OLYMPIA, WASH. – Two retired military women who fought for the rights of gays in the military were among the hundreds of couples who received their marriage licenses last week as Washington state’s voter-approved law allowing same-sex marriage took effect.
Former Air Force flight nurse Maj. Margaret Witt, of Spokane, and retired nurse, Army Col. Grethe Cammermeyer, of Whidbey Island, both successfully challenged the military’s ban on open service by gays and lesbians. They were first in line on Thursday in their home counties to receive their licenses with their partners.
Gov. Chris Gregoire and Secretary of State Sam Reed certified the election Wednesday afternoon, and the law took effect at 12:01 a.m. Thursday, when couples in Seattle lined up to pick up their licenses just after midnight.
Because the state has a three-day waiting period, the earliest that weddings can take place is today.
“It will be an amazing energetic, joyous experience,” said Witt, who will marry her partner of nine years, Laurie Johnson, on Dec. 15 in Spokane.
Witt, 48, was discharged from the Air Force Reserve because the military learned she was a lesbian, but a federal judge found her dismissal unconstitutional in 2010, and Witt retired with a full military pension last year. She is currently a physical therapist at the Veterans Administration Hospital in Spokane.
The policy that banned gay and lesbian members of the military from serving openly, known as “don’t ask, don’t tell,” was repealed last year, but Witt said there’s more to be done.
Since gay marriage still is not recognized under federal law, Witt said that military family members still are at risk of not being recognized as next of kin by the military.
“I’d like to see all military members and their families recognized and taken care of,” she said. “As far as we’ve come in the military, my job’s not done.”
Cammermeyer plans to get married today at her home in Langley, joined by nine other couples who will also get married there before her annual Christmas party that will also serve as a wedding reception.
Cammermeyer, 70, earned national attention with her fight to stay in the Washington National Guard. She was fired in 1992 after disclosing her sexual orientation during a 1989 interview for a security clearance as chief nurse of the National Guard. A federal judge ordered her reinstated in 1994; the government did not appeal.
Cammermeyer said her ability to now marry Diane Divelbess, her partner of 24 years, was an “opportunity to be treated as a family and as equals.”
“There’s still a lot of inequities that state law can’t take care of, but it certainly shows that we are one of many states now that are moving toward recognition,” Cammermeyer said.
Last month, Washington, Maine and Maryland became the first states to pass same-sex marriage by popular vote. They joined six other states – New York, Connecticut, Iowa, Massachusetts, New Hampshire, Vermont – and the District of Columbia that already had enacted laws or issued court rulings permitting same-sex marriage.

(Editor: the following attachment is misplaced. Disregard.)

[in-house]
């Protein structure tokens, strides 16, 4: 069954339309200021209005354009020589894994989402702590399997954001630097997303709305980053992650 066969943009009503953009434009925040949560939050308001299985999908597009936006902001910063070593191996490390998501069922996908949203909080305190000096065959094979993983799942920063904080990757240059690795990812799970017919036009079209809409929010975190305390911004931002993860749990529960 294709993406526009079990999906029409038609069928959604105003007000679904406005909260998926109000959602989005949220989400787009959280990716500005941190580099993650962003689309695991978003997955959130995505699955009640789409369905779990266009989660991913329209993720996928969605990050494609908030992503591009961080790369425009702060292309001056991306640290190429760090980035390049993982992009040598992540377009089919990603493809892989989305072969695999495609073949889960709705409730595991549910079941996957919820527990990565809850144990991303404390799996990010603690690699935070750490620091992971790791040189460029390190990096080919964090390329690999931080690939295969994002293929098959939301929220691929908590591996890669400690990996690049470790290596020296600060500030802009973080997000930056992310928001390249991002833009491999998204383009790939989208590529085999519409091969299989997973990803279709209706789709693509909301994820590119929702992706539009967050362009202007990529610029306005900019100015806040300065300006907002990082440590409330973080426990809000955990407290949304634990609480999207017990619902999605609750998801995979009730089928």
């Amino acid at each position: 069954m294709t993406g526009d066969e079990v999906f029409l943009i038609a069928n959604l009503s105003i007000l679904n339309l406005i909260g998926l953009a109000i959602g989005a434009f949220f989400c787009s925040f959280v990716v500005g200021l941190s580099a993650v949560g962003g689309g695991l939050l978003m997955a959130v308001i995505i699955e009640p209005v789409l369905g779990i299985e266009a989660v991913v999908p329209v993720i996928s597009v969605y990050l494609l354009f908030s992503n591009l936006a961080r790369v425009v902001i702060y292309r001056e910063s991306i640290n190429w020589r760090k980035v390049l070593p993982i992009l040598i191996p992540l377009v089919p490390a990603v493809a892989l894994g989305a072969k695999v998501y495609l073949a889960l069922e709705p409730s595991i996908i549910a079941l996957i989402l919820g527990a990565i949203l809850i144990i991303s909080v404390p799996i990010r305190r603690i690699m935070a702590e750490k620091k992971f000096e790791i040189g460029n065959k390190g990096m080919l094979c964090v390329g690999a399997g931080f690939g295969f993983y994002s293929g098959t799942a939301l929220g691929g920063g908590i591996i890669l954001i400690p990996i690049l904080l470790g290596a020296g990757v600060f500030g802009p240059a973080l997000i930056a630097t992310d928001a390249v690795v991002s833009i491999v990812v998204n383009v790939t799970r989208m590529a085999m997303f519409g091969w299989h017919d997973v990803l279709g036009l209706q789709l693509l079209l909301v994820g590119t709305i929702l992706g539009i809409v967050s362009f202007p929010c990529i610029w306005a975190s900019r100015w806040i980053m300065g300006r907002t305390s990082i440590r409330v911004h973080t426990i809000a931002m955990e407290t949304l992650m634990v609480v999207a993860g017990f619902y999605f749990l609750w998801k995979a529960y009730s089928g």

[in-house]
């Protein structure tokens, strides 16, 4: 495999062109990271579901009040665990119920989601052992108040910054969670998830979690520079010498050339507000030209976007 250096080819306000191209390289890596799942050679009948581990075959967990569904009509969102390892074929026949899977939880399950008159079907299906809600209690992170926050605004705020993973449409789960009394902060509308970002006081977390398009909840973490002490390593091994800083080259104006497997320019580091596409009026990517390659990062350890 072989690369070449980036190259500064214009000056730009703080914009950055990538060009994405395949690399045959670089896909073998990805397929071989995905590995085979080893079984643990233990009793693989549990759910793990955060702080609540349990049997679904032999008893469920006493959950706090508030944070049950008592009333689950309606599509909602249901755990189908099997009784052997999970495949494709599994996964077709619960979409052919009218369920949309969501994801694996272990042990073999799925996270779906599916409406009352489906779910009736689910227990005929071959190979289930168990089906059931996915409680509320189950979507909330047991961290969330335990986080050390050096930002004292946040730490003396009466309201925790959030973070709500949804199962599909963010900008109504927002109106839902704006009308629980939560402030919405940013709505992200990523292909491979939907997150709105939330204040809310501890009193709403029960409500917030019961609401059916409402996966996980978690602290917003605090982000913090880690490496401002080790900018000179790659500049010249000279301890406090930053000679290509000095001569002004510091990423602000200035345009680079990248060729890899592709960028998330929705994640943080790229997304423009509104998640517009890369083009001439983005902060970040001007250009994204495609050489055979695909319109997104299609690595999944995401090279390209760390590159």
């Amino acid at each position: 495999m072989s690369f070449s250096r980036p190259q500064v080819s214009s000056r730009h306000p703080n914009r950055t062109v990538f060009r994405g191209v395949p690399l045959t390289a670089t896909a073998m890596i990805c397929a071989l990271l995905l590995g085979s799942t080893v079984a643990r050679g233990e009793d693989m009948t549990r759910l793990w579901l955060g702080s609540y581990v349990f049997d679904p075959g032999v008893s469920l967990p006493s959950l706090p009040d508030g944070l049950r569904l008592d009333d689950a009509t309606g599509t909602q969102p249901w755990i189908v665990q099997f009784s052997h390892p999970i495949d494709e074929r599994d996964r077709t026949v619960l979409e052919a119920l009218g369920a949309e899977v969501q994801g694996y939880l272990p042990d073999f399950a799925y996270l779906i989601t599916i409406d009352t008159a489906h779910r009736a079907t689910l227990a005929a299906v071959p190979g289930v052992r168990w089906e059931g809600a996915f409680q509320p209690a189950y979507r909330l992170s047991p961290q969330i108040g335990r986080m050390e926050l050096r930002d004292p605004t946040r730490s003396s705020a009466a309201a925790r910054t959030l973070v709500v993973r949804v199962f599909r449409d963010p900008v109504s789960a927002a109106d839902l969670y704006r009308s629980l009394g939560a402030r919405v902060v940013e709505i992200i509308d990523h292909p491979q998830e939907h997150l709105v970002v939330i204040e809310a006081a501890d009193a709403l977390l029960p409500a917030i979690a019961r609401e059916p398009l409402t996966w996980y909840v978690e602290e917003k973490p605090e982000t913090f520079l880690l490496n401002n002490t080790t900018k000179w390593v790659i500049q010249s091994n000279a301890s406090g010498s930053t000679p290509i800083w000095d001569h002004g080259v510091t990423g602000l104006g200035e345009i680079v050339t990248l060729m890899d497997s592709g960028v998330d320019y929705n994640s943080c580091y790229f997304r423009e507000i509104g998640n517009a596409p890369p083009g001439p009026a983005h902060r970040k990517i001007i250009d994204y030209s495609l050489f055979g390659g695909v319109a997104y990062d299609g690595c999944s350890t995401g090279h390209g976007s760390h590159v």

Referendum 74 in Washington state had asked voters to either approve or reject the state law legalizing same-sex marriage that legislators passed earlier this year. That law was signed by Gregoire in February but was put on hold pending the outcome of the election. Nearly 54 percent of voters approved the measure.
The law doesn’t require religious organizations or churches to perform marriages, and it doesn’t subject churches to penalties if they don’t marry gay or lesbian couples.
In addition to private ceremonies that will start taking place across Washington state this weekend, Seattle City Hall will open today for several hours, and several local judges are donating their time to marry couples.
Aaron Pickus, a spokesman for Mayor Mike McGinn, said that more than 140 couples have registered to get married at City Hall, and weddings will begin at 10 a.m. In Olympia, a group of local judges has offered to perform wedding ceremonies just after midnight today at the Thurston County courthouse.
Married same-sex couples still will be denied access to federal pensions, health insurance and other government benefits available to heterosexual couples because the 1996 federal Defense of Marriage Act, known as DOMA, bars federal recognition of gay unions. The U.S. Supreme Court is expected to take up gay marriage sometime during the current term. Several pending cases challenge the federal benefit provision of DOMA, and a separate appeal asks the justices to decide whether federal courts were correct in striking down California’s Proposition 8, the amendment that outlawed gay marriage after it had been approved by courts in the nation’s largest state.